One of the common points I've seen in the wake of President Trump's decision to pull out of the Iran deal is to argue that if President Obama had handled it the right way, then President Trump wouldn't have been able to get us out of it as easily as he did.
Which, frankly, is true enough. The JCPOA was never ratified by the Senate, so it's not a formal treaty, and what one president does by executive order can be cleared out just as easily.
However, I put somewhat less stock by the argument that this obviously means President Obama should have governed more to the center on this and many other things. To be blunt, most of the people I see using that argument are the same ones that argue that President Trump was fairly elected and that the Democrats in Congress need to stop taking advantage of their numbers to throw up roadblocks. If that were true, it would have applied equally well to the Republicans in Congress under President Obama, yet very few conservatives seem interested in acknowledging that.
In reality, there's a balance between the two. A president whose popular support has grown thin enough that they have to deal with a slight majority or minority for their party in Congress should be changing what they support and who they nominate in order to acknowledge that shift in public opinion. Blaming Congress alone for throwing up roadblocks (as with some of President Obama's efforts or with some of President Trump's nominations) isn't quite fair, since the system was set up to give them that power and to force the president to deal with that limit.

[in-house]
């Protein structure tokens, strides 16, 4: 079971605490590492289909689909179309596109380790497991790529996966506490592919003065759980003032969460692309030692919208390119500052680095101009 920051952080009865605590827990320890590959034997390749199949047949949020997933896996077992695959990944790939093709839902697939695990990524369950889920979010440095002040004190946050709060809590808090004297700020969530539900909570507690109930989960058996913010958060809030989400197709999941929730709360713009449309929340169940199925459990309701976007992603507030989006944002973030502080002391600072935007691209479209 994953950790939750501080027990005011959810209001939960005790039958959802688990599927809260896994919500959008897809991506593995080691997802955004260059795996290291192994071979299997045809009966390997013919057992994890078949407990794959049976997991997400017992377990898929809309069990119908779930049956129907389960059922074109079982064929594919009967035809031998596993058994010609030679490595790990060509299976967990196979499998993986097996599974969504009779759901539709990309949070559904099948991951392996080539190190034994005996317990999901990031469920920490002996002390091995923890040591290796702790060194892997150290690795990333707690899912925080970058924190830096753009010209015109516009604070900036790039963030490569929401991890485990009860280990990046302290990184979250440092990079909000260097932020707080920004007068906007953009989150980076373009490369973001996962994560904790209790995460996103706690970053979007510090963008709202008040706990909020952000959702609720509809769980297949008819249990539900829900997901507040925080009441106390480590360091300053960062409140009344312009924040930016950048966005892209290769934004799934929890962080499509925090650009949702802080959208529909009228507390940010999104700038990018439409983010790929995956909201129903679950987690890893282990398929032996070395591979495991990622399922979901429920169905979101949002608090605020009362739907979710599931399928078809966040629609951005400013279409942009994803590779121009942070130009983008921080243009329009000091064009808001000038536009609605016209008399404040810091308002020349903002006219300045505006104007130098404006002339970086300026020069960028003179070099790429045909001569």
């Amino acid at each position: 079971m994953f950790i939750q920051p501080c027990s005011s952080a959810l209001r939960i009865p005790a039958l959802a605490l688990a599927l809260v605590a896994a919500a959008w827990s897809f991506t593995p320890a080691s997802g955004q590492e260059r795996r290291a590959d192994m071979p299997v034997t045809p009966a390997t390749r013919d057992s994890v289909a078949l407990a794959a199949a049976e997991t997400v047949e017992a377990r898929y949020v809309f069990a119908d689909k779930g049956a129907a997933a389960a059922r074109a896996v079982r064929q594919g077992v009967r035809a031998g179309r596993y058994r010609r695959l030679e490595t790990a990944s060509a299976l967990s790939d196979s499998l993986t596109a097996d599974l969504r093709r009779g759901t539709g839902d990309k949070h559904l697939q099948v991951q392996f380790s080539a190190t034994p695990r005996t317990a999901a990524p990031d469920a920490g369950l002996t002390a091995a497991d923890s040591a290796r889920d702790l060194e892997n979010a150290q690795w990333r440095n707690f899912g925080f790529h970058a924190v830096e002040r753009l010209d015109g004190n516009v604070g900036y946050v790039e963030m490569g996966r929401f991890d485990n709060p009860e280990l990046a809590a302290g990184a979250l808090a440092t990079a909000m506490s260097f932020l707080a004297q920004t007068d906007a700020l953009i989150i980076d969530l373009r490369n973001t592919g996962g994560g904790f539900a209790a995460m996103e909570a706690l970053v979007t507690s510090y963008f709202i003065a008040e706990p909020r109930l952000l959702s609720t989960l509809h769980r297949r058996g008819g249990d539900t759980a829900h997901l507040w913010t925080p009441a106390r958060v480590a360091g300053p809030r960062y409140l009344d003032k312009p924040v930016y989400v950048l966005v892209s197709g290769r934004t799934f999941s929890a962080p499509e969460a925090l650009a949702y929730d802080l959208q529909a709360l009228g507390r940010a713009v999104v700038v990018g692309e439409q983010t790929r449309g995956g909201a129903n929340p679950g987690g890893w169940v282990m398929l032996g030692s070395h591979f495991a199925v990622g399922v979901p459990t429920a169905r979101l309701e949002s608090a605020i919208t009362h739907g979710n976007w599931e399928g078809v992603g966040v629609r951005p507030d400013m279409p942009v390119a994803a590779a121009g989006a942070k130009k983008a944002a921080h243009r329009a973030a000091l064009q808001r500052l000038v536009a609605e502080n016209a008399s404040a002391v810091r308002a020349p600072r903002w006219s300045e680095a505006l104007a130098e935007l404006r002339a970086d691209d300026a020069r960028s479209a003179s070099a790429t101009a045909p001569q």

At the same time, Congress can't ignore the power the president holds. The best they can do is to make nothing useful happen if the president is pushing for a law or a nomination that most of them don't approve of. Sometimes that's warranted, but much of the time it doesn't actually serve the people's best interest to do that.
Unfortunately, fairly and consistently figuring out where the balance between those powers lies is rather difficult as long as we're all inclined to give our own side more of the benefit of the doubt.